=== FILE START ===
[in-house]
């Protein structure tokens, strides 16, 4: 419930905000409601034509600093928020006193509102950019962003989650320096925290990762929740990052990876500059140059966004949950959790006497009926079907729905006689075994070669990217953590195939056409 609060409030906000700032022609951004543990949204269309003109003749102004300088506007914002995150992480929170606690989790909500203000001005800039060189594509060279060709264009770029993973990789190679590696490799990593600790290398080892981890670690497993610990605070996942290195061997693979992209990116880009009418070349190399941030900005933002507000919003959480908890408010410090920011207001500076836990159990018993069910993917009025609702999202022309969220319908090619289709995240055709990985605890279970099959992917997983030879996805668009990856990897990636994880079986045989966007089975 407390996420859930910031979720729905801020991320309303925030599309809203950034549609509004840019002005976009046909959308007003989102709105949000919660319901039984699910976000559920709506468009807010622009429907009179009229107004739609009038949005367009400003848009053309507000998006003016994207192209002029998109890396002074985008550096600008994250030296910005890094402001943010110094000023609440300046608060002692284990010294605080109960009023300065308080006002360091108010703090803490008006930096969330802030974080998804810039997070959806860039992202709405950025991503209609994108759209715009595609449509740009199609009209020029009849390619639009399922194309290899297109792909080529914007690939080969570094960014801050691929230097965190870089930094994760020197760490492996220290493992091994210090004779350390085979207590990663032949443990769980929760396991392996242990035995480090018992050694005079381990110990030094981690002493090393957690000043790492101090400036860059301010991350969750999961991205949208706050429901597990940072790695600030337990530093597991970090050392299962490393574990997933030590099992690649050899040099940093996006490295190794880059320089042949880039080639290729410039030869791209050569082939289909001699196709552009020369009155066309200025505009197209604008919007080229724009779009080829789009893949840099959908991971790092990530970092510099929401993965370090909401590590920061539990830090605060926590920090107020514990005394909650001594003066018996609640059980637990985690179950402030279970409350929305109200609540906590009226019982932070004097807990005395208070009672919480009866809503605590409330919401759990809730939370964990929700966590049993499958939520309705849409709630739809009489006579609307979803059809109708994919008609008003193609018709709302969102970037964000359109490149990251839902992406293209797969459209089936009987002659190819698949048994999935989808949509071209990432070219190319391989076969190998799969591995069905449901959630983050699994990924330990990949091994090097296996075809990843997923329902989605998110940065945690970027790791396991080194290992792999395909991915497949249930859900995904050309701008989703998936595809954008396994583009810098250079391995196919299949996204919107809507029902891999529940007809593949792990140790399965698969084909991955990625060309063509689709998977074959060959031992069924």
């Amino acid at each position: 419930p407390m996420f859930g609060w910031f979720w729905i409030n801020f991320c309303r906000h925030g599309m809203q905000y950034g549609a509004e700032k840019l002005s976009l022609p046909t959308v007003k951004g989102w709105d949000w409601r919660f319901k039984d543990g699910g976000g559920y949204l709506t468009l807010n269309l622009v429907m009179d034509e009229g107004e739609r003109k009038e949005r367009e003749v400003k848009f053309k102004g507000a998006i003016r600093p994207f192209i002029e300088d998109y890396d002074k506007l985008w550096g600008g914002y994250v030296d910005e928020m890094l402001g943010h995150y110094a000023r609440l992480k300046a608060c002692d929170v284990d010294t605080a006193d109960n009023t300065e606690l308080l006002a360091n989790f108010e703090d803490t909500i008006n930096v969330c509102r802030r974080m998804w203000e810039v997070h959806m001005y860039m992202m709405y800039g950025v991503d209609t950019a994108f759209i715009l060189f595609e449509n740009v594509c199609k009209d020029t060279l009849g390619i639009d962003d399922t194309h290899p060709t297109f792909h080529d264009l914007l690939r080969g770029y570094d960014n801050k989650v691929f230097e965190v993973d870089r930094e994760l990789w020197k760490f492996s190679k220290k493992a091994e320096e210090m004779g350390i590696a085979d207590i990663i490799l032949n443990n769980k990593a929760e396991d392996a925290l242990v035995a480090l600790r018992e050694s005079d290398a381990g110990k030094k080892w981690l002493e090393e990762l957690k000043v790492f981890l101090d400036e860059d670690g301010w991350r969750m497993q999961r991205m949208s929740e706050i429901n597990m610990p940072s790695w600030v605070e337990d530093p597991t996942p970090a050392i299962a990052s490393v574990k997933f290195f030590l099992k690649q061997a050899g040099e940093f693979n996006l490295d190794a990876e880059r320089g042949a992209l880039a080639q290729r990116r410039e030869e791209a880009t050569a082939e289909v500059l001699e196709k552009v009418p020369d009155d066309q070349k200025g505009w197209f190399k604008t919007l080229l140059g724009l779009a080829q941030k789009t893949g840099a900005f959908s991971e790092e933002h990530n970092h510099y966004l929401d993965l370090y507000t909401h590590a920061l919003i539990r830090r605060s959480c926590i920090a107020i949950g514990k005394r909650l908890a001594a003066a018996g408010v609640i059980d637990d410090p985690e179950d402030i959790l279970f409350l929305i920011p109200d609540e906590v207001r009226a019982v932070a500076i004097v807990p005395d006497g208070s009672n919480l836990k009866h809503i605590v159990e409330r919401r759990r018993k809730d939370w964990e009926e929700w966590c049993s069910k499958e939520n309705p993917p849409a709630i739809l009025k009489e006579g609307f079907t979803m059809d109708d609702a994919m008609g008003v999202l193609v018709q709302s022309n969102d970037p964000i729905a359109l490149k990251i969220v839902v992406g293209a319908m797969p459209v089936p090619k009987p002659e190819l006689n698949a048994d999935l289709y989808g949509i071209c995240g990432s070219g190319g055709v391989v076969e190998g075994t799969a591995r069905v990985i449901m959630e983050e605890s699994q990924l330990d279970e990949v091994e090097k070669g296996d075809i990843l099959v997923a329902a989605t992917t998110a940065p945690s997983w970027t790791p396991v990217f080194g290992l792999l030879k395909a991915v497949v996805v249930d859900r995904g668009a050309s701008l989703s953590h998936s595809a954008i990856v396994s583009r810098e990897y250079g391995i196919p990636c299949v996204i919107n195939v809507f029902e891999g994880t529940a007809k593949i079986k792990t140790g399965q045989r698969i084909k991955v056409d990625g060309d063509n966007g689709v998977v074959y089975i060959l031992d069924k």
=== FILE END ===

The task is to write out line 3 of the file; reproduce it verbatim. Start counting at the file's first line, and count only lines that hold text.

């Amino acid at each position: 419930p407390m996420f859930g609060w910031f979720w729905i409030n801020f991320c309303r906000h925030g599309m809203q905000y950034g549609a509004e700032k840019l002005s976009l022609p046909t959308v007003k951004g989102w709105d949000w409601r919660f319901k039984d543990g699910g976000g559920y949204l709506t468009l807010n269309l622009v429907m009179d034509e009229g107004e739609r003109k009038e949005r367009e003749v400003k848009f053309k102004g507000a998006i003016r600093p994207f192209i002029e300088d998109y890396d002074k506007l985008w550096g600008g914002y994250v030296d910005e928020m890094l402001g943010h995150y110094a000023r609440l992480k300046a608060c002692d929170v284990d010294t605080a006193d109960n009023t300065e606690l308080l006002a360091n989790f108010e703090d803490t909500i008006n930096v969330c509102r802030r974080m998804w203000e810039v997070h959806m001005y860039m992202m709405y800039g950025v991503d209609t950019a994108f759209i715009l060189f595609e449509n740009v594509c199609k009209d020029t060279l009849g390619i639009d962003d399922t194309h290899p060709t297109f792909h080529d264009l914007l690939r080969g770029y570094d960014n801050k989650v691929f230097e965190v993973d870089r930094e994760l990789w020197k760490f492996s190679k220290k493992a091994e320096e210090m004779g350390i590696a085979d207590i990663i490799l032949n443990n769980k990593a929760e396991d392996a925290l242990v035995a480090l600790r018992e050694s005079d290398a381990g110990k030094k080892w981690l002493e090393e990762l957690k000043v790492f981890l101090d400036e860059d670690g301010w991350r969750m497993q999961r991205m949208s929740e706050i429901n597990m610990p940072s790695w600030v605070e337990d530093p597991t996942p970090a050392i299962a990052s490393v574990k997933f290195f030590l099992k690649q061997a050899g040099e940093f693979n996006l490295d190794a990876e880059r320089g042949a992209l880039a080639q290729r990116r410039e030869e791209a880009t050569a082939e289909v500059l001699e196709k552009v009418p020369d009155d066309q070349k200025g505009w197209f190399k604008t919007l080229l140059g724009l779009a080829q941030k789009t893949g840099a900005f959908s991971e790092e933002h990530n970092h510099y966004l929401d993965l370090y507000t909401h590590a920061l919003i539990r830090r605060s959480c926590i920090a107020i949950g514990k005394r909650l908890a001594a003066a018996g408010v609640i059980d637990d410090p985690e179950d402030i959790l279970f409350l929305i920011p109200d609540e906590v207001r009226a019982v932070a500076i004097v807990p005395d006497g208070s009672n919480l836990k009866h809503i605590v159990e409330r919401r759990r018993k809730d939370w964990e009926e929700w966590c049993s069910k499958e939520n309705p993917p849409a709630i739809l009025k009489e006579g609307f079907t979803m059809d109708d609702a994919m008609g008003v999202l193609v018709q709302s022309n969102d970037p964000i729905a359109l490149k990251i969220v839902v992406g293209a319908m797969p459209v089936p090619k009987p002659e190819l006689n698949a048994d999935l289709y989808g949509i071209c995240g990432s070219g190319g055709v391989v076969e190998g075994t799969a591995r069905v990985i449901m959630e983050e605890s699994q990924l330990d279970e990949v091994e090097k070669g296996d075809i990843l099959v997923a329902a989605t992917t998110a940065p945690s997983w970027t790791p396991v990217f080194g290992l792999l030879k395909a991915v497949v996805v249930d859900r995904g668009a050309s701008l989703s953590h998936s595809a954008i990856v396994s583009r810098e990897y250079g391995i196919p990636c299949v996204i919107n195939v809507f029902e891999g994880t529940a007809k593949i079986k792990t140790g399965q045989r698969i084909k991955v056409d990625g060309d063509n966007g689709v998977v074959y089975i060959l031992d069924k």